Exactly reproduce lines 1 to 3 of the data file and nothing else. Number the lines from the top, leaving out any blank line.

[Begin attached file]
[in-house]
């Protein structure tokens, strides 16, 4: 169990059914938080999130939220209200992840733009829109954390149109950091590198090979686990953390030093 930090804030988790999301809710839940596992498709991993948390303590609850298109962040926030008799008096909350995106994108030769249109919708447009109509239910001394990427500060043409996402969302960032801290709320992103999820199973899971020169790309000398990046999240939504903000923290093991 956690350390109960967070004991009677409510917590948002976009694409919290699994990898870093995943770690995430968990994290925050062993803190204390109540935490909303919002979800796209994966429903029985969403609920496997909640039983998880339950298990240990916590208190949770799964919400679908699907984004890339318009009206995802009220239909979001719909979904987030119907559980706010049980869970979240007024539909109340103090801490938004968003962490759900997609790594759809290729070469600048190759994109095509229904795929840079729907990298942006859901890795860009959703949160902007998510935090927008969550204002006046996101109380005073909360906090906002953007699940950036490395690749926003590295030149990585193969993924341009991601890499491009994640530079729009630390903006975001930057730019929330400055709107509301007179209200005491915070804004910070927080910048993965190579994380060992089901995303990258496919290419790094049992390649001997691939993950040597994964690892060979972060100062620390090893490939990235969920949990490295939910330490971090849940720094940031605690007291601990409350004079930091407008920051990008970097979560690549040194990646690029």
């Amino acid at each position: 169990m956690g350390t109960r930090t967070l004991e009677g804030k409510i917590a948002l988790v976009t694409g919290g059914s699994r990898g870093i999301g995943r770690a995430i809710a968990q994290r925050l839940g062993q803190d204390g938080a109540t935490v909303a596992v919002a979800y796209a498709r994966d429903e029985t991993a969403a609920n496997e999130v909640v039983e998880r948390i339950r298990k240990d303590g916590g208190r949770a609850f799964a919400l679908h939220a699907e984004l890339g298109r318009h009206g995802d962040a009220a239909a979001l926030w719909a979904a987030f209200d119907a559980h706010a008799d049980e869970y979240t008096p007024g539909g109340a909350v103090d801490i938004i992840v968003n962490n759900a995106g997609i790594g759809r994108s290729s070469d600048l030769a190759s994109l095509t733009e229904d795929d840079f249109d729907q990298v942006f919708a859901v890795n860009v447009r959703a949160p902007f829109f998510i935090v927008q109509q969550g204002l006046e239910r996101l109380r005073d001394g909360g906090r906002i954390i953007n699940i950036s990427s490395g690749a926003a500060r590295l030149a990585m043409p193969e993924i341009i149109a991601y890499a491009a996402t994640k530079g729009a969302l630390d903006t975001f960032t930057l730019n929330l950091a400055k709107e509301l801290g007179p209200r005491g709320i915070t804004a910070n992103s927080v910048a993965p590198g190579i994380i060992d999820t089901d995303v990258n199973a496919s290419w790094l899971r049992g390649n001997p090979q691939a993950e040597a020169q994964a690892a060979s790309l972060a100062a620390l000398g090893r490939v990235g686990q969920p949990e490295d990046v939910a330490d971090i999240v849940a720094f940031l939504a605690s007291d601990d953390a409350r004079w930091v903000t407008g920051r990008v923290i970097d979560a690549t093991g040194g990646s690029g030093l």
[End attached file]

[in-house]
């Protein structure tokens, strides 16, 4: 169990059914938080999130939220209200992840733009829109954390149109950091590198090979686990953390030093 930090804030988790999301809710839940596992498709991993948390303590609850298109962040926030008799008096909350995106994108030769249109919708447009109509239910001394990427500060043409996402969302960032801290709320992103999820199973899971020169790309000398990046999240939504903000923290093991 956690350390109960967070004991009677409510917590948002976009694409919290699994990898870093995943770690995430968990994290925050062993803190204390109540935490909303919002979800796209994966429903029985969403609920496997909640039983998880339950298990240990916590208190949770799964919400679908699907984004890339318009009206995802009220239909979001719909979904987030119907559980706010049980869970979240007024539909109340103090801490938004968003962490759900997609790594759809290729070469600048190759994109095509229904795929840079729907990298942006859901890795860009959703949160902007998510935090927008969550204002006046996101109380005073909360906090906002953007699940950036490395690749926003590295030149990585193969993924341009991601890499491009994640530079729009630390903006975001930057730019929330400055709107509301007179209200005491915070804004910070927080910048993965190579994380060992089901995303990258496919290419790094049992390649001997691939993950040597994964690892060979972060100062620390090893490939990235969920949990490295939910330490971090849940720094940031605690007291601990409350004079930091407008920051990008970097979560690549040194990646690029």
């Amino acid at each position: 169990m956690g350390t109960r930090t967070l004991e009677g804030k409510i917590a948002l988790v976009t694409g919290g059914s699994r990898g870093i999301g995943r770690a995430i809710a968990q994290r925050l839940g062993q803190d204390g938080a109540t935490v909303a596992v919002a979800y796209a498709r994966d429903e029985t991993a969403a609920n496997e999130v909640v039983e998880r948390i339950r298990k240990d303590g916590g208190r949770a609850f799964a919400l679908h939220a699907e984004l890339g298109r318009h009206g995802d962040a009220a239909a979001l926030w719909a979904a987030f209200d119907a559980h706010a008799d049980e869970y979240t008096p007024g539909g109340a909350v103090d801490i938004i992840v968003n962490n759900a995106g997609i790594g759809r994108s290729s070469d600048l030769a190759s994109l095509t733009e229904d795929d840079f249109d729907q990298v942006f919708a859901v890795n860009v447009r959703a949160p902007f829109f998510i935090v927008q109509q969550g204002l006046e239910r996101l109380r005073d001394g909360g906090r906002i954390i953007n699940i950036s990427s490395g690749a926003a500060r590295l030149a990585m043409p193969e993924i341009i149109a991601y890499a491009a996402t994640k530079g729009a969302l630390d903006t975001f960032t930057l730019n929330l950091a400055k709107e509301l801290g007179p209200r005491g709320i915070t804004a910070n992103s927080v910048a993965p590198g190579i994380i060992d999820t089901d995303v990258n199973a496919s290419w790094l899971r049992g390649n001997p090979q691939a993950e040597a020169q994964a690892a060979s790309l972060a100062a620390l000398g090893r490939v990235g686990q969920p949990e490295d990046v939910a330490d971090i999240v849940a720094f940031l939504a605690s007291d601990d953390a409350r004079w930091v903000t407008g920051r990008v923290i970097d979560a690549t093991g040194g990646s690029g030093l």